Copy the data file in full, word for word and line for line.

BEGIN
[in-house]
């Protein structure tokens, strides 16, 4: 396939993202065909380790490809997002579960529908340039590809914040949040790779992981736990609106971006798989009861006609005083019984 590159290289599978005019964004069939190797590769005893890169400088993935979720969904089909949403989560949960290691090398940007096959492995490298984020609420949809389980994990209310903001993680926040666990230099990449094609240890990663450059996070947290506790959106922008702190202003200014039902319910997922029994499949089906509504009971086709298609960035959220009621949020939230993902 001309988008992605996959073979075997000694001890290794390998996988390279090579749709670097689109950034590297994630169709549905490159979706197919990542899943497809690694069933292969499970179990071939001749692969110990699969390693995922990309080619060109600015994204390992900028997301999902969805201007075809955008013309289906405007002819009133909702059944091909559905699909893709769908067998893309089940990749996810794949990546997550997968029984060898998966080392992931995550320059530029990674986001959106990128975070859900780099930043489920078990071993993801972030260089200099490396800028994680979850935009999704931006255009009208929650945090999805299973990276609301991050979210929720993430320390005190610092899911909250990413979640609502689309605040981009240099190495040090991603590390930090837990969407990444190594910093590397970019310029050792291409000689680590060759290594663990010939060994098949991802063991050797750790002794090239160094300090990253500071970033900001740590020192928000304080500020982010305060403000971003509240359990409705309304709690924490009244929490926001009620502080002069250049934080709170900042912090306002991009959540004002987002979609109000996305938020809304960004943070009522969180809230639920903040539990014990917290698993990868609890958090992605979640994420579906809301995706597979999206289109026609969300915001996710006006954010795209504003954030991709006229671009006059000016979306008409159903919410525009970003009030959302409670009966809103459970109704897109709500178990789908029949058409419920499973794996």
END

[in-house]
């Protein structure tokens, strides 16, 4: 396939993202065909380790490809997002579960529908340039590809914040949040790779992981736990609106971006798989009861006609005083019984 590159290289599978005019964004069939190797590769005893890169400088993935979720969904089909949403989560949960290691090398940007096959492995490298984020609420949809389980994990209310903001993680926040666990230099990449094609240890990663450059996070947290506790959106922008702190202003200014039902319910997922029994499949089906509504009971086709298609960035959220009621949020939230993902 001309988008992605996959073979075997000694001890290794390998996988390279090579749709670097689109950034590297994630169709549905490159979706197919990542899943497809690694069933292969499970179990071939001749692969110990699969390693995922990309080619060109600015994204390992900028997301999902969805201007075809955008013309289906405007002819009133909702059944091909559905699909893709769908067998893309089940990749996810794949990546997550997968029984060898998966080392992931995550320059530029990674986001959106990128975070859900780099930043489920078990071993993801972030260089200099490396800028994680979850935009999704931006255009009208929650945090999805299973990276609301991050979210929720993430320390005190610092899911909250990413979640609502689309605040981009240099190495040090991603590390930090837990969407990444190594910093590397970019310029050792291409000689680590060759290594663990010939060994098949991802063991050797750790002794090239160094300090990253500071970033900001740590020192928000304080500020982010305060403000971003509240359990409705309304709690924490009244929490926001009620502080002069250049934080709170900042912090306002991009959540004002987002979609109000996305938020809304960004943070009522969180809230639920903040539990014990917290698993990868609890958090992605979640994420579906809301995706597979999206289109026609969300915001996710006006954010795209504003954030991709006229671009006059000016979306008409159903919410525009970003009030959302409670009966809103459970109704897109709500178990789908029949058409419920499973794996």